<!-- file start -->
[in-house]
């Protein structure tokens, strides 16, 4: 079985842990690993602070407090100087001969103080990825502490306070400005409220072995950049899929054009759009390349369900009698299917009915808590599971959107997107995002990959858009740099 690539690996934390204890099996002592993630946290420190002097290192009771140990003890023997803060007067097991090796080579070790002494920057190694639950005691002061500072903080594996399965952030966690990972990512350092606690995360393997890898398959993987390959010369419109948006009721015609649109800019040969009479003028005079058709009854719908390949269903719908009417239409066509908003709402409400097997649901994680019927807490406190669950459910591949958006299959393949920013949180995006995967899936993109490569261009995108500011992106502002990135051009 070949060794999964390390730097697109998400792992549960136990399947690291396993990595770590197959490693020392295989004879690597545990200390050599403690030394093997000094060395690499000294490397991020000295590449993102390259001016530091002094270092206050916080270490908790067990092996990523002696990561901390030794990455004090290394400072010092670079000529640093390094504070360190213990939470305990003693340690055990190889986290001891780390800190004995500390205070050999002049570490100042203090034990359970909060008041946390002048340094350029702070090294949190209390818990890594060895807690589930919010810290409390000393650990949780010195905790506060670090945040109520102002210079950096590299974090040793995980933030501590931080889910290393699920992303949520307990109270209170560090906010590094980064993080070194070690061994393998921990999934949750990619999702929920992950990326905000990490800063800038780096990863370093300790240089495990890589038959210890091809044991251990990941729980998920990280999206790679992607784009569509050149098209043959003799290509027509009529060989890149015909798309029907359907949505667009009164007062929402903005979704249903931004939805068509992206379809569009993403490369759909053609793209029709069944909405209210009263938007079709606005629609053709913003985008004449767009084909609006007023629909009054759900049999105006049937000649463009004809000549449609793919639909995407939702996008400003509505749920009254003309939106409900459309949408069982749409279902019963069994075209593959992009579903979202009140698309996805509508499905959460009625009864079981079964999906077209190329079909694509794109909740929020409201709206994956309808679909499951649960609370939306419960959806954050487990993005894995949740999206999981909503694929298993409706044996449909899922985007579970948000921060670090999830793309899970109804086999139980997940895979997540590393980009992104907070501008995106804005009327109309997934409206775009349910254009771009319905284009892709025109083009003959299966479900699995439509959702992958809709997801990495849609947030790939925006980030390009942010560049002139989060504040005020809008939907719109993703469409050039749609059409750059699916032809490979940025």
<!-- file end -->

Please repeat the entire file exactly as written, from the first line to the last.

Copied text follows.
[in-house]
């Protein structure tokens, strides 16, 4: 079985842990690993602070407090100087001969103080990825502490306070400005409220072995950049899929054009759009390349369900009698299917009915808590599971959107997107995002990959858009740099 690539690996934390204890099996002592993630946290420190002097290192009771140990003890023997803060007067097991090796080579070790002494920057190694639950005691002061500072903080594996399965952030966690990972990512350092606690995360393997890898398959993987390959010369419109948006009721015609649109800019040969009479003028005079058709009854719908390949269903719908009417239409066509908003709402409400097997649901994680019927807490406190669950459910591949958006299959393949920013949180995006995967899936993109490569261009995108500011992106502002990135051009 070949060794999964390390730097697109998400792992549960136990399947690291396993990595770590197959490693020392295989004879690597545990200390050599403690030394093997000094060395690499000294490397991020000295590449993102390259001016530091002094270092206050916080270490908790067990092996990523002696990561901390030794990455004090290394400072010092670079000529640093390094504070360190213990939470305990003693340690055990190889986290001891780390800190004995500390205070050999002049570490100042203090034990359970909060008041946390002048340094350029702070090294949190209390818990890594060895807690589930919010810290409390000393650990949780010195905790506060670090945040109520102002210079950096590299974090040793995980933030501590931080889910290393699920992303949520307990109270209170560090906010590094980064993080070194070690061994393998921990999934949750990619999702929920992950990326905000990490800063800038780096990863370093300790240089495990890589038959210890091809044991251990990941729980998920990280999206790679992607784009569509050149098209043959003799290509027509009529060989890149015909798309029907359907949505667009009164007062929402903005979704249903931004939805068509992206379809569009993403490369759909053609793209029709069944909405209210009263938007079709606005629609053709913003985008004449767009084909609006007023629909009054759900049999105006049937000649463009004809000549449609793919639909995407939702996008400003509505749920009254003309939106409900459309949408069982749409279902019963069994075209593959992009579903979202009140698309996805509508499905959460009625009864079981079964999906077209190329079909694509794109909740929020409201709206994956309808679909499951649960609370939306419960959806954050487990993005894995949740999206999981909503694929298993409706044996449909899922985007579970948000921060670090999830793309899970109804086999139980997940895979997540590393980009992104907070501008995106804005009327109309997934409206775009349910254009771009319905284009892709025109083009003959299966479900699995439509959702992958809709997801990495849609947030790939925006980030390009942010560049002139989060504040005020809008939907719109993703469409050039749609059409750059699916032809490979940025």